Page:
JOHNSBURG – The superintendent of Johnsburg School District 12 said recent notification about being on “financial watch” status – a state designation indicating financial decline – is a result of the long-term borrowing necessary for an ongoing building project.
District 12 is one of six districts that received a letter from the Illinois State Board of Education regarding its financial watch status. The other five districts are in Cook, LaSalle, Grundy, Madison and Will counties.
Laine Evans, ISBE spokeswoman, said placement on financial watch status is based on fiscal 2015 data. Assuming state board approval, District 12 will immediately go into financial watch until March 2017.
One of four financial designations, watch status is the lowest and means the district will be closely monitored and must offer various information such as financial projections, budgeting and personnel inventories. It also means there will be a review to determine whether a financial oversight panel is necessary.
Districts are judged based on five metrics: fund balance to revenue ratio, expenses to revenue ratio, days cash on hand, percent of short-term borrowing ability, and percent of long-term debt margin remaining.
Superintendent Dan Johnson, who said the long-term debt piece is what spurred the designation, wasn’t surprised to receive ISBE’s letter.
“In order to do this modernizing of buildings, we had to borrow long-term debt,” Johnson said. “That hurt our ratings score with the state.”
By a margin of 24 votes, the district passed a $41 million referendum in March 2014 for the ongoing facilities project. Johnson said the district sold those bonds this year.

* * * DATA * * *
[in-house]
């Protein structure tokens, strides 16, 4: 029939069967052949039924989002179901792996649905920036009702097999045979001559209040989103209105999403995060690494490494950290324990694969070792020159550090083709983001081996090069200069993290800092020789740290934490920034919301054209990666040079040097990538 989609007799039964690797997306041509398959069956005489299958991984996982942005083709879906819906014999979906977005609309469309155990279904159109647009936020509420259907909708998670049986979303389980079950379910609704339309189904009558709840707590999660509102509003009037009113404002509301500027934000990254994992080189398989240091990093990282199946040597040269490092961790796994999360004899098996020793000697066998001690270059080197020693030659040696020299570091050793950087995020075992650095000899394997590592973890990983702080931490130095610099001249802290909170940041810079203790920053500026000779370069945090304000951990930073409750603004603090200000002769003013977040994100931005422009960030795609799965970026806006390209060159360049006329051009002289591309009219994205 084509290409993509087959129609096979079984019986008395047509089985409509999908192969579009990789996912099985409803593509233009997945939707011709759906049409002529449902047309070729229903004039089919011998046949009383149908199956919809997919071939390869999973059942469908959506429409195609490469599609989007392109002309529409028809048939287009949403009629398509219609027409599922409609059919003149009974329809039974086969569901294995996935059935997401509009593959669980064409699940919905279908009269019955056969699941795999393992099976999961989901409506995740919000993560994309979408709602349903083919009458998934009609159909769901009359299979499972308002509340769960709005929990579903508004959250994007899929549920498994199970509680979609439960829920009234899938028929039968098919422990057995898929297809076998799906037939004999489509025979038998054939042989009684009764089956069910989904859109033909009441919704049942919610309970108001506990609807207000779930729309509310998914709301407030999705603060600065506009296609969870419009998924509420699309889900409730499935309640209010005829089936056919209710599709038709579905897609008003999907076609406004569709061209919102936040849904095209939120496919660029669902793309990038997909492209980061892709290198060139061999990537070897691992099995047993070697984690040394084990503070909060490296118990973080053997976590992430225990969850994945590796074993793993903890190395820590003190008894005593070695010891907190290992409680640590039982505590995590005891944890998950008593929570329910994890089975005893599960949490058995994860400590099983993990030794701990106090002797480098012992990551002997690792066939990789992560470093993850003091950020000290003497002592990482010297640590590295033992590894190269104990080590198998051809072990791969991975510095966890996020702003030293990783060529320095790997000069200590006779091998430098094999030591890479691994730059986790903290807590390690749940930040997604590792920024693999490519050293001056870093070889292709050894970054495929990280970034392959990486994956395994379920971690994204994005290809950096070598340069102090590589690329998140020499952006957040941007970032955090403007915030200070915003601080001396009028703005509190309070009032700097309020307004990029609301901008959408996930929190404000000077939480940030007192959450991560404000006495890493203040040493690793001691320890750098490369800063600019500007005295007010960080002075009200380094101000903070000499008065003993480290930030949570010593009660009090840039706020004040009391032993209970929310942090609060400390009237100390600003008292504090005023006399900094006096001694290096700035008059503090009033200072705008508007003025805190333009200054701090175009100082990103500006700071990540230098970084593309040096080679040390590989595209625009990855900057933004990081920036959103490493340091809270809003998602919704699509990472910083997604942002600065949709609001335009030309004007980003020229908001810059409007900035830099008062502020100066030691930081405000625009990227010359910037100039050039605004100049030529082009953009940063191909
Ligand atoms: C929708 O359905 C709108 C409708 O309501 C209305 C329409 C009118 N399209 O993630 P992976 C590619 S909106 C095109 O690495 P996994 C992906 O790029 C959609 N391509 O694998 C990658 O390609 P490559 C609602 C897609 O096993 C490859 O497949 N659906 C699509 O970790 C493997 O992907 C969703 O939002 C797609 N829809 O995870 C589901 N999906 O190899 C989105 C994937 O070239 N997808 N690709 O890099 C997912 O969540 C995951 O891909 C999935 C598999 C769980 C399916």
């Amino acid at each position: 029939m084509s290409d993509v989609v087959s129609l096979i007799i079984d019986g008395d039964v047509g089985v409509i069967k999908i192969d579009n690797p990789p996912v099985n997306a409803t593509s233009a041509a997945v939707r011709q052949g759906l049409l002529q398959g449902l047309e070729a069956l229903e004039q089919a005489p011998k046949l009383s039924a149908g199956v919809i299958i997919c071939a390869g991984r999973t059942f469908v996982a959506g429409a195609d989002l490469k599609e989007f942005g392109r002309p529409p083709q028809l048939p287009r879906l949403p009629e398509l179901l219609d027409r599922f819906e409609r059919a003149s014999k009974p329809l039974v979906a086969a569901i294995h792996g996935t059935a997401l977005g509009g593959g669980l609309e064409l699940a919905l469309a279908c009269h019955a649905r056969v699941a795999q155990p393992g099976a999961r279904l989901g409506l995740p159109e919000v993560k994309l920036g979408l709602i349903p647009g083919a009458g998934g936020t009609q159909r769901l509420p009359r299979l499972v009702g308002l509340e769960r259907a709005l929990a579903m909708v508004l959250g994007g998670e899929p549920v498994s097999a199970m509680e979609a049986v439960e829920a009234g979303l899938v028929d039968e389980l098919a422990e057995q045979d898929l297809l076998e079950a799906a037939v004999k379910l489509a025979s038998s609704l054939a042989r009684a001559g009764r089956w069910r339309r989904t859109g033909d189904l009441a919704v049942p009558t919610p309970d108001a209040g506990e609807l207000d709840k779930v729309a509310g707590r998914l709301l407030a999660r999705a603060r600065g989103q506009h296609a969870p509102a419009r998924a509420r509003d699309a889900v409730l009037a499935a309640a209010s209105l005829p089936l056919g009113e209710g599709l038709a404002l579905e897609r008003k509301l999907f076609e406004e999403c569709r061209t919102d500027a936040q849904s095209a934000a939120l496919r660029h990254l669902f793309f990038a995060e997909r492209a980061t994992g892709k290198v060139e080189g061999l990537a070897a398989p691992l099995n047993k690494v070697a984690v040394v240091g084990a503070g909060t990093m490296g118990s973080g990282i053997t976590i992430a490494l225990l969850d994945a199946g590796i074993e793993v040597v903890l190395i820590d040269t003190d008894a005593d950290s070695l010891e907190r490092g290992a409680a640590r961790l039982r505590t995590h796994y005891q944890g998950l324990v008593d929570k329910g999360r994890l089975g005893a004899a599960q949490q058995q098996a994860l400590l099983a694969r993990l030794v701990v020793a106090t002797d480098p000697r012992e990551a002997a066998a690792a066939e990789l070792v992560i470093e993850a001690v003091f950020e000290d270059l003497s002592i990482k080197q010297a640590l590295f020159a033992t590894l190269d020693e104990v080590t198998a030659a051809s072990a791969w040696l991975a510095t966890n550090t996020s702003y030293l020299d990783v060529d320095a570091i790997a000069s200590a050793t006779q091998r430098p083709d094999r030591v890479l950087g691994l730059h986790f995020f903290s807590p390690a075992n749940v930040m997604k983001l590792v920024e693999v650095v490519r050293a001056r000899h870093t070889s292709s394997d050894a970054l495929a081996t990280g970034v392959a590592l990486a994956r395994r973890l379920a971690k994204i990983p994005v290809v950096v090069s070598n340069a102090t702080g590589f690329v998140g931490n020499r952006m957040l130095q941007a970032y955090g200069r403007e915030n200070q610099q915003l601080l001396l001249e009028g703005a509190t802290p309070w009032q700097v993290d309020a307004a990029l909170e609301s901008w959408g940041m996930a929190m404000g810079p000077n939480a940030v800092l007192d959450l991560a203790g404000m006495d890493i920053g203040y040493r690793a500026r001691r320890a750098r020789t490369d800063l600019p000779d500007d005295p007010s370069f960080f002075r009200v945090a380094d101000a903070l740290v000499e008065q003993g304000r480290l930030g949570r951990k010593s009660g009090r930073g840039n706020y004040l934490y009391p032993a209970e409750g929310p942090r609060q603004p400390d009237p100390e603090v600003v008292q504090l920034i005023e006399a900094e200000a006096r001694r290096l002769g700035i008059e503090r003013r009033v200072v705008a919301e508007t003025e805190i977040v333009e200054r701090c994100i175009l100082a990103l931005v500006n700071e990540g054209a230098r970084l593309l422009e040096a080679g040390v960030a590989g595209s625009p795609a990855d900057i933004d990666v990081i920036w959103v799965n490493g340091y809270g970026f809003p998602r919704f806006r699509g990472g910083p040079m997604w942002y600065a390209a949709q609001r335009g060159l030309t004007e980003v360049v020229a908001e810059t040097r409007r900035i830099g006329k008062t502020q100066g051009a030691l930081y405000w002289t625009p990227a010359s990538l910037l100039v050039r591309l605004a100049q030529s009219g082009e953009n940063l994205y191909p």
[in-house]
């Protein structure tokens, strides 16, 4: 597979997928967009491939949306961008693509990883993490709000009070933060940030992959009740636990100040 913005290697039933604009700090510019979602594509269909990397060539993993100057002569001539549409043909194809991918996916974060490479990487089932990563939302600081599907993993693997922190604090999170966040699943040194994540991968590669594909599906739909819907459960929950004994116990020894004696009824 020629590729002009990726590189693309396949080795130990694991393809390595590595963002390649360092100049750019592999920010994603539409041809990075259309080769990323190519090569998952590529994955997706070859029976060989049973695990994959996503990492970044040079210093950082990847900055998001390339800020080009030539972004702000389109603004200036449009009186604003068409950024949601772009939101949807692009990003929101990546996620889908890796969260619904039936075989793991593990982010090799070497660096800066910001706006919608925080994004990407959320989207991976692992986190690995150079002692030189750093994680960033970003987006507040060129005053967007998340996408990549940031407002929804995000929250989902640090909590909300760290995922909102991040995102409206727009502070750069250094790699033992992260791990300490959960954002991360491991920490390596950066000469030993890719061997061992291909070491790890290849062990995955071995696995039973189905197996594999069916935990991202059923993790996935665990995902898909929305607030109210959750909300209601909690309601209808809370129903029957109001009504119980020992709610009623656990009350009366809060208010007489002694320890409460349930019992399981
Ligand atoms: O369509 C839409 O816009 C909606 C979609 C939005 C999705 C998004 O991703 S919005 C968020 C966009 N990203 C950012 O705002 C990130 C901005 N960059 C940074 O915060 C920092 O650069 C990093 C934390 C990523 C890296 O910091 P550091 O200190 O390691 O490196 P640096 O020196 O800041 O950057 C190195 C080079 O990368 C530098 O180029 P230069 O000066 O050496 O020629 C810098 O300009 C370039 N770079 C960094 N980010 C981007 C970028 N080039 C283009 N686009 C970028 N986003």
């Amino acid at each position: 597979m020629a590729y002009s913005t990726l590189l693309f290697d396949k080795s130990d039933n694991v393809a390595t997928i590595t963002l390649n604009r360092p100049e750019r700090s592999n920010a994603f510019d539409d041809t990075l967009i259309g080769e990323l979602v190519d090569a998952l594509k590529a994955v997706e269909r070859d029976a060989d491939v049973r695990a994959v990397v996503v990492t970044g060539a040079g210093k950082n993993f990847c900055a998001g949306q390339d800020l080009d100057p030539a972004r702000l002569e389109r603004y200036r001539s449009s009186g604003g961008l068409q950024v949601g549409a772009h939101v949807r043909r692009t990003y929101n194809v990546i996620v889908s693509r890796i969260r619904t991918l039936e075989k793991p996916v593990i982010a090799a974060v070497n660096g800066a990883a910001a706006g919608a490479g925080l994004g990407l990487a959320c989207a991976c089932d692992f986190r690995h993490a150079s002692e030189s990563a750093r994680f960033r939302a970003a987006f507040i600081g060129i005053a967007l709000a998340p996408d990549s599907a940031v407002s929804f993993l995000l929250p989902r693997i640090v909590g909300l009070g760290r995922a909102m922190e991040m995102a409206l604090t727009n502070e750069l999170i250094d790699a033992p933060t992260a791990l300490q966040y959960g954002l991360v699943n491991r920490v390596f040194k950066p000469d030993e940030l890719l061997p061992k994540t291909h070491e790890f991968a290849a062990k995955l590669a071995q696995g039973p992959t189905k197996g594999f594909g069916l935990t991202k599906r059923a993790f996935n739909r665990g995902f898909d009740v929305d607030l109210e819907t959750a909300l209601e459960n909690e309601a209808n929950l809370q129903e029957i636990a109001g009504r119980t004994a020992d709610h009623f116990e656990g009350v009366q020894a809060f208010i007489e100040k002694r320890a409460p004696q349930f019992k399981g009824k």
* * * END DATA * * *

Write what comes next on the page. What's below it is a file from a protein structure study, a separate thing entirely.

The project is turning the junior high into a third- through eighth-grade school while the high school is getting an additional 35,000 square feet of space. As of Thursday, Johnson said it was about 30 percent complete.
District 12 has taken measures in recent years to try to prepare for predicted financial stress, Johnson said. A reduction in certified and support staff members was made a couple years ago, in addition to a reduction in the technology and building budgets, he said.
Johnson said the watch status is frustrating because, while the project has incurred debt, the long-term benefits will help the district become more efficient.
“We’re going to have energy efficient buildings – so reducing our expenditures for energy and gas – and we won’t have to spend huge dollars on building and maintenance,” he said.
The other three financial categories are recognition, the highest category of financial strength; review, which is the next highest and means the districts will be monitored for potential downward trends; and warning, which elicits close monitoring and a review to determine whether a financial oversight panel is necessary.
District 12 was estimated to be on financial watch status for the past two annual financial reports; warning status in 2012 and 2013; and on review status in 2011. The last time it received a recognition status was in the 2004 report, according to ISBE data.
The most recent reports from
2015 show all the other McHenry County school districts, including Algonquin-based Community Unit School District 300, are estimated to be in financial recognition status in 2016.